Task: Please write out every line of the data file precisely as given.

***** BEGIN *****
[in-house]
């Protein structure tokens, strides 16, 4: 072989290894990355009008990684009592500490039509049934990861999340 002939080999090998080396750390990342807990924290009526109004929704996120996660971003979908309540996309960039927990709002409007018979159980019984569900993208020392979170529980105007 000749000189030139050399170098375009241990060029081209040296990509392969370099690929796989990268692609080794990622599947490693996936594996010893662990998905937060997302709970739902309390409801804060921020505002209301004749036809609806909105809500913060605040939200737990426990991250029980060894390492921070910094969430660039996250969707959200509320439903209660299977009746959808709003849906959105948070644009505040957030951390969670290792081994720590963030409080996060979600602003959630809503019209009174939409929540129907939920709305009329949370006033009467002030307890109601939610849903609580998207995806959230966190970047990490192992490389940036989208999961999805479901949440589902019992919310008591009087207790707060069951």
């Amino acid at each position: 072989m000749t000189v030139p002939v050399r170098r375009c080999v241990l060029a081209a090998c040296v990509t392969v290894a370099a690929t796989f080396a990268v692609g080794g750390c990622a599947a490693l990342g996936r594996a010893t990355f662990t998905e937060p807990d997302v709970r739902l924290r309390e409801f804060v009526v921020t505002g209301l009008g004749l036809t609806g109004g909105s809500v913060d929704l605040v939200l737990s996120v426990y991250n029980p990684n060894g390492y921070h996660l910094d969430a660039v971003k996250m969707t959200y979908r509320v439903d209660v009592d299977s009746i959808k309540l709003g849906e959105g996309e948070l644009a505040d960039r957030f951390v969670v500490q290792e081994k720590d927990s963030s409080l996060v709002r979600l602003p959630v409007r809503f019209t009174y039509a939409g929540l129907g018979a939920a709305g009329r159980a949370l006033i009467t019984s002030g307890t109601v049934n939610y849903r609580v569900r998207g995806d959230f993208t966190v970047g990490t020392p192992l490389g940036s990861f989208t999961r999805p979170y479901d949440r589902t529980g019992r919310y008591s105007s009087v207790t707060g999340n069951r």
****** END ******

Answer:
[in-house]
């Protein structure tokens, strides 16, 4: 072989290894990355009008990684009592500490039509049934990861999340 002939080999090998080396750390990342807990924290009526109004929704996120996660971003979908309540996309960039927990709002409007018979159980019984569900993208020392979170529980105007 000749000189030139050399170098375009241990060029081209040296990509392969370099690929796989990268692609080794990622599947490693996936594996010893662990998905937060997302709970739902309390409801804060921020505002209301004749036809609806909105809500913060605040939200737990426990991250029980060894390492921070910094969430660039996250969707959200509320439903209660299977009746959808709003849906959105948070644009505040957030951390969670290792081994720590963030409080996060979600602003959630809503019209009174939409929540129907939920709305009329949370006033009467002030307890109601939610849903609580998207995806959230966190970047990490192992490389940036989208999961999805479901949440589902019992919310008591009087207790707060069951």
């Amino acid at each position: 072989m000749t000189v030139p002939v050399r170098r375009c080999v241990l060029a081209a090998c040296v990509t392969v290894a370099a690929t796989f080396a990268v692609g080794g750390c990622a599947a490693l990342g996936r594996a010893t990355f662990t998905e937060p807990d997302v709970r739902l924290r309390e409801f804060v009526v921020t505002g209301l009008g004749l036809t609806g109004g909105s809500v913060d929704l605040v939200l737990s996120v426990y991250n029980p990684n060894g390492y921070h996660l910094d969430a660039v971003k996250m969707t959200y979908r509320v439903d209660v009592d299977s009746i959808k309540l709003g849906e959105g996309e948070l644009a505040d960039r957030f951390v969670v500490q290792e081994k720590d927990s963030s409080l996060v709002r979600l602003p959630v409007r809503f019209t009174y039509a939409g929540l129907g018979a939920a709305g009329r159980a949370l006033i009467t019984s002030g307890t109601v049934n939610y849903r609580v569900r998207g995806d959230f993208t966190v970047g990490t020392p192992l490389g940036s990861f989208t999961r999805p979170y479901d949440r589902t529980g019992r919310y008591s105007s009087v207790t707060g999340n069951r």